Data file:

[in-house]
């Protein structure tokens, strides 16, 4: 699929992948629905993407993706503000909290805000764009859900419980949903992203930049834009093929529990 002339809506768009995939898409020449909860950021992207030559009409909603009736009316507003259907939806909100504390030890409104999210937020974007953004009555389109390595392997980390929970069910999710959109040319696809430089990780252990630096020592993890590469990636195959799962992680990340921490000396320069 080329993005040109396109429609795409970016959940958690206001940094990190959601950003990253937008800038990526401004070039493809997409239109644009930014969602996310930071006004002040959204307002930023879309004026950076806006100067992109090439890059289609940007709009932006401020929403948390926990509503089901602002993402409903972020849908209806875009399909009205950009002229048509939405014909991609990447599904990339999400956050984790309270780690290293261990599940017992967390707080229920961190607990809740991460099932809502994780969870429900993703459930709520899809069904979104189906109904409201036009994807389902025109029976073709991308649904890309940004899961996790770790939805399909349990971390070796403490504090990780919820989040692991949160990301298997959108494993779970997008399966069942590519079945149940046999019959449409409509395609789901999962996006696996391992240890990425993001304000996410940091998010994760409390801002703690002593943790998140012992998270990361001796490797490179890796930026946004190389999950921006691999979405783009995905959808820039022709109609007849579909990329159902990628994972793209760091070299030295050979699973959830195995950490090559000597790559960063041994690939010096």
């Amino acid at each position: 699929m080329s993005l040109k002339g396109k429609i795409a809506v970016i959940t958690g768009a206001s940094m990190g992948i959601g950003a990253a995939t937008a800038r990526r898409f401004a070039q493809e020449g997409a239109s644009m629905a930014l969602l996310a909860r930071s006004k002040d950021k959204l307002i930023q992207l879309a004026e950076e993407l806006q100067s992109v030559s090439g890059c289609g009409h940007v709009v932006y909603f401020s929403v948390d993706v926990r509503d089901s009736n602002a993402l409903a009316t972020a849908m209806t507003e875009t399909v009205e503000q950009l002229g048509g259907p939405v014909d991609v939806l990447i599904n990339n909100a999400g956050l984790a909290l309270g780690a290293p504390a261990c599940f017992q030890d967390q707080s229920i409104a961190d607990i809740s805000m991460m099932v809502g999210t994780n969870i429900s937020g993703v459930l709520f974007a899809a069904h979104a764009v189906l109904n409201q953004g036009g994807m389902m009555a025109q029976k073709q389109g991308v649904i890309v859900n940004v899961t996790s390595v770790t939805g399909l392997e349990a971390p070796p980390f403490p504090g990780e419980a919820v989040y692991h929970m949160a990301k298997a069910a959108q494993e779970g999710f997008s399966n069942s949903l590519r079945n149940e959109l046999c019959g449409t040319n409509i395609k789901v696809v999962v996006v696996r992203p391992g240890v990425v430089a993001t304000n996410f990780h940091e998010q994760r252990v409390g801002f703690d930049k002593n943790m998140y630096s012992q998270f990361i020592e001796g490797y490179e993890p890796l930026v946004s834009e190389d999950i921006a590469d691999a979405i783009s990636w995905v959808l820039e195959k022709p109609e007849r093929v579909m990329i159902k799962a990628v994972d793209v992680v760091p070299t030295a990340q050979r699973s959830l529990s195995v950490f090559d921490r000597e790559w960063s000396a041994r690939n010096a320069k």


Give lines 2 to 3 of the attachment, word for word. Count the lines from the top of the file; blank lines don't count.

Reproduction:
């Protein structure tokens, strides 16, 4: 699929992948629905993407993706503000909290805000764009859900419980949903992203930049834009093929529990 002339809506768009995939898409020449909860950021992207030559009409909603009736009316507003259907939806909100504390030890409104999210937020974007953004009555389109390595392997980390929970069910999710959109040319696809430089990780252990630096020592993890590469990636195959799962992680990340921490000396320069 080329993005040109396109429609795409970016959940958690206001940094990190959601950003990253937008800038990526401004070039493809997409239109644009930014969602996310930071006004002040959204307002930023879309004026950076806006100067992109090439890059289609940007709009932006401020929403948390926990509503089901602002993402409903972020849908209806875009399909009205950009002229048509939405014909991609990447599904990339999400956050984790309270780690290293261990599940017992967390707080229920961190607990809740991460099932809502994780969870429900993703459930709520899809069904979104189906109904409201036009994807389902025109029976073709991308649904890309940004899961996790770790939805399909349990971390070796403490504090990780919820989040692991949160990301298997959108494993779970997008399966069942590519079945149940046999019959449409409509395609789901999962996006696996391992240890990425993001304000996410940091998010994760409390801002703690002593943790998140012992998270990361001796490797490179890796930026946004190389999950921006691999979405783009995905959808820039022709109609007849579909990329159902990628994972793209760091070299030295050979699973959830195995950490090559000597790559960063041994690939010096």
């Amino acid at each position: 699929m080329s993005l040109k002339g396109k429609i795409a809506v970016i959940t958690g768009a206001s940094m990190g992948i959601g950003a990253a995939t937008a800038r990526r898409f401004a070039q493809e020449g997409a239109s644009m629905a930014l969602l996310a909860r930071s006004k002040d950021k959204l307002i930023q992207l879309a004026e950076e993407l806006q100067s992109v030559s090439g890059c289609g009409h940007v709009v932006y909603f401020s929403v948390d993706v926990r509503d089901s009736n602002a993402l409903a009316t972020a849908m209806t507003e875009t399909v009205e503000q950009l002229g048509g259907p939405v014909d991609v939806l990447i599904n990339n909100a999400g956050l984790a909290l309270g780690a290293p504390a261990c599940f017992q030890d967390q707080s229920i409104a961190d607990i809740s805000m991460m099932v809502g999210t994780n969870i429900s937020g993703v459930l709520f974007a899809a069904h979104a764009v189906l109904n409201q953004g036009g994807m389902m009555a025109q029976k073709q389109g991308v649904i890309v859900n940004v899961t996790s390595v770790t939805g399909l392997e349990a971390p070796p980390f403490p504090g990780e419980a919820v989040y692991h929970m949160a990301k298997a069910a959108q494993e779970g999710f997008s399966n069942s949903l590519r079945n149940e959109l046999c019959g449409t040319n409509i395609k789901v696809v999962v996006v696996r992203p391992g240890v990425v430089a993001t304000n996410f990780h940091e998010q994760r252990v409390g801002f703690d930049k002593n943790m998140y630096s012992q998270f990361i020592e001796g490797y490179e993890p890796l930026v946004s834009e190389d999950i921006a590469d691999a979405i783009s990636w995905v959808l820039e195959k022709p109609e007849r093929v579909m990329i159902k799962a990628v994972d793209v992680v760091p070299t030295a990340q050979r699973s959830l529990s195995v950490f090559d921490r000597e790559w960063s000396a041994r690939n010096a320069k």